RFTIT Tumblr Weeklyish Roundup

Hello everyone! Work continues on the High Spider Part II, and there’s going to be a cool Kickstarter/book announcement later today, but in the meantime we’ve got some Tumblrs:


4 thoughts on “RFTIT Tumblr Weeklyish Roundup

  1. Keith B says:

    160 miles a day is fast for a medieval sailing ship. You’d be lucky to get 100, and that’s not counting stops for fresh water and food. Columbus did about that well going from the Canary Islands to the Caribbean, and he had the trade winds behind him all the way.

    By way of comparison, the Flying Cloud made a record voyage from New York to San Francisco, 16000 miles in 89 days, or about 180 miles per day. I highly doubt that any medieval ship was remotely close to that fast.

    • Murc says:

      Planetos naval technology is solidly 13th century. They have the cog, but not the carrack. I’m not even sure that have the caravel.

      Six and a half knots is really pushing it, especially for blue-water sailing. Four would be a lot more realistic.

    • Brett says:

      I could see 100 miles a day in good weather. That would change the trip from 57 to 91 days, then you figure that every few weeks they stop for water and supplies (and to unload cargo at destinations along the way). Maybe another 30-60 days on top of that, assuming no troubles in port?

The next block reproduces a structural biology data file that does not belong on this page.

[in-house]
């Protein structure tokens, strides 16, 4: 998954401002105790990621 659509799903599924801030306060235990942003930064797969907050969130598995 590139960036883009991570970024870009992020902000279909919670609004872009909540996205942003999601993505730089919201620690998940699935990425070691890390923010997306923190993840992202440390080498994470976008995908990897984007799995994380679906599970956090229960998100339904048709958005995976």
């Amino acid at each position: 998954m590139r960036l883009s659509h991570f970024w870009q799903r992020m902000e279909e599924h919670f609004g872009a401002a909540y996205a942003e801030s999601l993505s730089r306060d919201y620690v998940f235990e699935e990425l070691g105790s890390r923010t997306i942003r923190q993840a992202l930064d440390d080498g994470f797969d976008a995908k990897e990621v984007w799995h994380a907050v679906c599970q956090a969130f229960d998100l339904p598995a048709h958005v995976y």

That would all fit pretty well. Round trip would be approaching 250-300 days to make the Jade Sea cycle trip and back. That’s a long voyage even in good weather, and of course in bad weather it would all take much longer and be more hazardous.

  2. zonaria says:

    House Peake and its castles – the name of the castle they nabbed from the Manderleys, Dunstonebury, is obviously taken from Dunstanburgh Castle in Northumberland. Imagine my amusement on a recent visit there to find out that the English Heritage warden on duty that day was a Mr Peake…

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